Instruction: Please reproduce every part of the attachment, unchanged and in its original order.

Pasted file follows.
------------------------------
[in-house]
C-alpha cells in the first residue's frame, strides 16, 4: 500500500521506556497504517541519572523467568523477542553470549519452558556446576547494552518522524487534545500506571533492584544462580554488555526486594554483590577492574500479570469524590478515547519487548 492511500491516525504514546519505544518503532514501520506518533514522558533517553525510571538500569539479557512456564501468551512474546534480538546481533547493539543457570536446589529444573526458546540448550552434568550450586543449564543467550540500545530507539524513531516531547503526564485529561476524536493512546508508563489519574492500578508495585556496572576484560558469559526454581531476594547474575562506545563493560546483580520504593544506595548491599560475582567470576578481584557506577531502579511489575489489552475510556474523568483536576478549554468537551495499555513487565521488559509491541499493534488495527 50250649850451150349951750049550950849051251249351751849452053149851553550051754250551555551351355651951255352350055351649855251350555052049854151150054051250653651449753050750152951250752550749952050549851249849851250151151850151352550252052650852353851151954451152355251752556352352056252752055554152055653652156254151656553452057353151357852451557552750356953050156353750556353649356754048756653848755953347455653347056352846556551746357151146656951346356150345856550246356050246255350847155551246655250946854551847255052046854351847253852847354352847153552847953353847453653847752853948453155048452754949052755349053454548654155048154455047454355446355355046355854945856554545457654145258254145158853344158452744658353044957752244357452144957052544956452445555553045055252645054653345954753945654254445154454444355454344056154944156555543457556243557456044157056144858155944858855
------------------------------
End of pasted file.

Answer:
[in-house]
C-alpha cells in the first residue's frame, strides 16, 4: 500500500521506556497504517541519572523467568523477542553470549519452558556446576547494552518522524487534545500506571533492584544462580554488555526486594554483590577492574500479570469524590478515547519487548 492511500491516525504514546519505544518503532514501520506518533514522558533517553525510571538500569539479557512456564501468551512474546534480538546481533547493539543457570536446589529444573526458546540448550552434568550450586543449564543467550540500545530507539524513531516531547503526564485529561476524536493512546508508563489519574492500578508495585556496572576484560558469559526454581531476594547474575562506545563493560546483580520504593544506595548491599560475582567470576578481584557506577531502579511489575489489552475510556474523568483536576478549554468537551495499555513487565521488559509491541499493534488495527 50250649850451150349951750049550950849051251249351751849452053149851553550051754250551555551351355651951255352350055351649855251350555052049854151150054051250653651449753050750152951250752550749952050549851249849851250151151850151352550252052650852353851151954451152355251752556352352056252752055554152055653652156254151656553452057353151357852451557552750356953050156353750556353649356754048756653848755953347455653347056352846556551746357151146656951346356150345856550246356050246255350847155551246655250946854551847255052046854351847253852847354352847153552847953353847453653847752853948453155048452754949052755349053454548654155048154455047454355446355355046355854945856554545457654145258254145158853344158452744658353044957752244357452144957052544956452445555553045055252645054653345954753945654254445154454444355454344056154944156555543457556243557456044157056144858155944858855